EPA pressures VT to go further with lake clean-up plans

The lake clean-up plan known as a TMDL has been the subject of intense debate over the last year. EPA is in the process of developing a pollution budget while Vermont is responsible for outlining an implementation plan for meeting that budget. EPA anticipates the pollution budget will be completed by the end of March. Vermont released a draft implementation plan in late November, but EPA has asked for more detail. EPA called on Vermont to develop a schedule for key actions and program implementations across the Vermont portion of the Basin. The more detailed implementation plan accompanied by a letter of commitment from the Governor is necessary to provide reasonable assurance that pollution reductions will occur. Following Basin-wide plan development, EPA expects the state to develop sub-Basin plans which will be evaluated every five years to assess progress toward lake clean-up.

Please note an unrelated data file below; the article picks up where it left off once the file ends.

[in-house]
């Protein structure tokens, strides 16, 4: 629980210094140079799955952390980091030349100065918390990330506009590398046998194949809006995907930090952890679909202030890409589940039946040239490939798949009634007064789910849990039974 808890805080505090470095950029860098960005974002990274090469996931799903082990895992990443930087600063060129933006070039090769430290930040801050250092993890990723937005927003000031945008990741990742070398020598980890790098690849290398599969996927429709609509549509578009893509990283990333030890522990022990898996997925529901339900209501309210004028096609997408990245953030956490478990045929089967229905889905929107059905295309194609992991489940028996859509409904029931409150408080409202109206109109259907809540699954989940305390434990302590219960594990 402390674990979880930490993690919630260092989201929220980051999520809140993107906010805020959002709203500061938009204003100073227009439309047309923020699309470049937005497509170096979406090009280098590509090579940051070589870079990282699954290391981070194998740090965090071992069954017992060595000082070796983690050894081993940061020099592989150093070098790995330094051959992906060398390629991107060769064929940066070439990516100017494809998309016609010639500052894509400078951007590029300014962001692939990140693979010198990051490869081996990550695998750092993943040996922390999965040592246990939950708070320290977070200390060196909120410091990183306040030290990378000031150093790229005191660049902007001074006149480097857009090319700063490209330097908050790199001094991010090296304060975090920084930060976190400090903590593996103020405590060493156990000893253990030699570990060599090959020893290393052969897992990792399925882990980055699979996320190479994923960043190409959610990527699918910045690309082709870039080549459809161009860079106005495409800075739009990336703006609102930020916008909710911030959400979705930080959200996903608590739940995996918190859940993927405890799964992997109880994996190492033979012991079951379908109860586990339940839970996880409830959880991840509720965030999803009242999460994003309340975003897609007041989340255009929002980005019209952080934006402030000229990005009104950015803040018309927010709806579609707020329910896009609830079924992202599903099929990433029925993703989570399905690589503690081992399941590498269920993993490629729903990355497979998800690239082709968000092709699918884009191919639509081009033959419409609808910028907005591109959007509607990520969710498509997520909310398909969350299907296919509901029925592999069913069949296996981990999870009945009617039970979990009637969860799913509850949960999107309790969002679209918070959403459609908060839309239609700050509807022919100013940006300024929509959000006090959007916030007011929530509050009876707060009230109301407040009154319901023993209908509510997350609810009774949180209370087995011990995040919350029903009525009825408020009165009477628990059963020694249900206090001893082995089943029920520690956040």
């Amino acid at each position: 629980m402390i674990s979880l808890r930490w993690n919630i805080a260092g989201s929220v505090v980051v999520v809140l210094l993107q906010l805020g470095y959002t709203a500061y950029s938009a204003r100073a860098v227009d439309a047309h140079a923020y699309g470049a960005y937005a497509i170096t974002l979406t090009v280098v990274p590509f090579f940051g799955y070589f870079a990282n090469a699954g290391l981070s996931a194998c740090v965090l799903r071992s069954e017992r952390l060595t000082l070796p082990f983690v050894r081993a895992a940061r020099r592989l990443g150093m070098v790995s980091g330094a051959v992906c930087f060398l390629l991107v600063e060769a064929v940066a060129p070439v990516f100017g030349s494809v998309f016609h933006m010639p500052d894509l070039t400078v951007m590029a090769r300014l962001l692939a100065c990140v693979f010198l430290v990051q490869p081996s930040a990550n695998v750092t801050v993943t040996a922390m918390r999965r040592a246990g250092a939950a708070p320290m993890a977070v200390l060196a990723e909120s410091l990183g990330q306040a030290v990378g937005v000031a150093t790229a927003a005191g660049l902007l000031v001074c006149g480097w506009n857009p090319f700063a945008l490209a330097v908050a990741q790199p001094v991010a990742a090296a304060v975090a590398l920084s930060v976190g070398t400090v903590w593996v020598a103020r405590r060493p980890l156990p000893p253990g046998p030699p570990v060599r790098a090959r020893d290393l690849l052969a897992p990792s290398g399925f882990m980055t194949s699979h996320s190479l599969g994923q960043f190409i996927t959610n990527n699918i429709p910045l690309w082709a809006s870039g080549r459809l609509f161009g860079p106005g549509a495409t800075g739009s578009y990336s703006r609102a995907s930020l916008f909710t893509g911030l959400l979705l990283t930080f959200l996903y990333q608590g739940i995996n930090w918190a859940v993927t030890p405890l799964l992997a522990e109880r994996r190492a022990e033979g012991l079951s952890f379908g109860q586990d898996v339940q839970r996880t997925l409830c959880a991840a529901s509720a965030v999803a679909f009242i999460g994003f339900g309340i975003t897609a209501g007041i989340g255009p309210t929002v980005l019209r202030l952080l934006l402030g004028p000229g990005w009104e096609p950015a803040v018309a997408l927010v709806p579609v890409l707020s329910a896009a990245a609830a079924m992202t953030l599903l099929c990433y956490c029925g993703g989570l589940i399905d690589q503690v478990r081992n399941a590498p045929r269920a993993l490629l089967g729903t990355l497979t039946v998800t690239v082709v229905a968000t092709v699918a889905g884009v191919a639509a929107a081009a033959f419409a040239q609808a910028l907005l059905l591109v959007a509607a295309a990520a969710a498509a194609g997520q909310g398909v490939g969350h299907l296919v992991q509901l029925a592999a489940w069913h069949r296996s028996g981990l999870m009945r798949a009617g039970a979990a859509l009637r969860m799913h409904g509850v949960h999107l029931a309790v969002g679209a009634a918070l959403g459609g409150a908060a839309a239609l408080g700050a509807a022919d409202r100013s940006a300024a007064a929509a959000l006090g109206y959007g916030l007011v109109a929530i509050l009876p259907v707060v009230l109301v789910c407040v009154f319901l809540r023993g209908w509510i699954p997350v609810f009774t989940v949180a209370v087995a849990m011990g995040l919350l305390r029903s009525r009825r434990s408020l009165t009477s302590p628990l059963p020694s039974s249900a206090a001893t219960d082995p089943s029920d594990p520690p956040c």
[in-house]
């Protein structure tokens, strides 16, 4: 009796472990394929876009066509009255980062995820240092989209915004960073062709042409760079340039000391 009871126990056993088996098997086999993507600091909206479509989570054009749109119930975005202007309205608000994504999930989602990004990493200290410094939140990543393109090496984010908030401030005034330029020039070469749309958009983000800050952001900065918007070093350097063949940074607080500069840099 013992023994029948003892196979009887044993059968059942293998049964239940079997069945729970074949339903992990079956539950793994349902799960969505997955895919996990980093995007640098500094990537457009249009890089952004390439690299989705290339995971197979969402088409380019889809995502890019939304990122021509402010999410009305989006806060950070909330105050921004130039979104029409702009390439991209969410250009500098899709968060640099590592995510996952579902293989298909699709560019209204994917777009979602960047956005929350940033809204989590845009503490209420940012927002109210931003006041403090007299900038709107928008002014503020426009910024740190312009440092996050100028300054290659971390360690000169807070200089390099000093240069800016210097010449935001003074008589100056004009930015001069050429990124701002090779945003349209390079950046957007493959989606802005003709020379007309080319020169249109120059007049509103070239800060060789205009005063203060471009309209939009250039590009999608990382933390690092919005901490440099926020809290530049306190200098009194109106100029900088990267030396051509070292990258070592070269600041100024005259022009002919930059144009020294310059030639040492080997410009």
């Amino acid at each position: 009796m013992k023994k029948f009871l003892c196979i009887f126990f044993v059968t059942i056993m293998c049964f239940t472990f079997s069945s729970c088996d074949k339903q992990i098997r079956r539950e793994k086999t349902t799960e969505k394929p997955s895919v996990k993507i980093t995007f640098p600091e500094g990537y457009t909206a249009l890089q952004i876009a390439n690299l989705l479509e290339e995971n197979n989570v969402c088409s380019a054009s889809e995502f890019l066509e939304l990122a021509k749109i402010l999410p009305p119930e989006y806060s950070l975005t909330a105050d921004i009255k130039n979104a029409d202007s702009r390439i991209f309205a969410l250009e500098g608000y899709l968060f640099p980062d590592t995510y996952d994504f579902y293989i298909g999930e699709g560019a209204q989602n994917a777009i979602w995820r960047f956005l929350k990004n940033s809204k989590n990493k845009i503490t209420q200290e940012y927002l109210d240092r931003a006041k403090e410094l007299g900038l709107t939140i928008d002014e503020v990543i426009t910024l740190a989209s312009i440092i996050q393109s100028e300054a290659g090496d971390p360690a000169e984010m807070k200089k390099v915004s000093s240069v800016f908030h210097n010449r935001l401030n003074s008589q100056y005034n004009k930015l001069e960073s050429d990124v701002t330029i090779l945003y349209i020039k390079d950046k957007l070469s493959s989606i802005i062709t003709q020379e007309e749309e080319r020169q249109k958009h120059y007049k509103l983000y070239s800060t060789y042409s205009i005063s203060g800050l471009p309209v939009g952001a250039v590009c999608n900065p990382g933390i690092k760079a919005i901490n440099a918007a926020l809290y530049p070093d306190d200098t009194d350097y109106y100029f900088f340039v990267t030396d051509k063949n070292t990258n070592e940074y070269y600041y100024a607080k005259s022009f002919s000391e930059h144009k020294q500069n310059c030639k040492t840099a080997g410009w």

On February 13, EPA sent a follow-up letter indicating the state would need to find additional measures to ensure clean-up of Missisquoi Bay and the South Lake. So far, models developed by EPA have failed to find a mix of implementation strategies to sufficiently reduce phosphorus loading to meet water quality standards.

In Montpelier, the question remains open as to how the state will provide assurance that it has allocated enough funds to implement all the clean-up projects. A key House committee has passed legislation to find funding for such a plan. The bill would increase the state’s rooms and meals tax by 0.25 percent, increase the liquor and wine sales tax by 0.25 percent, and add a 1 percent fee on rental vehicles. Together these measures would yield approximately $4 million per year for water protection. The bill still needs to wend through a number of other committees before it could be voted on by the full House. The Governor has previously indicated that any clean-up should be done only with currently available funds.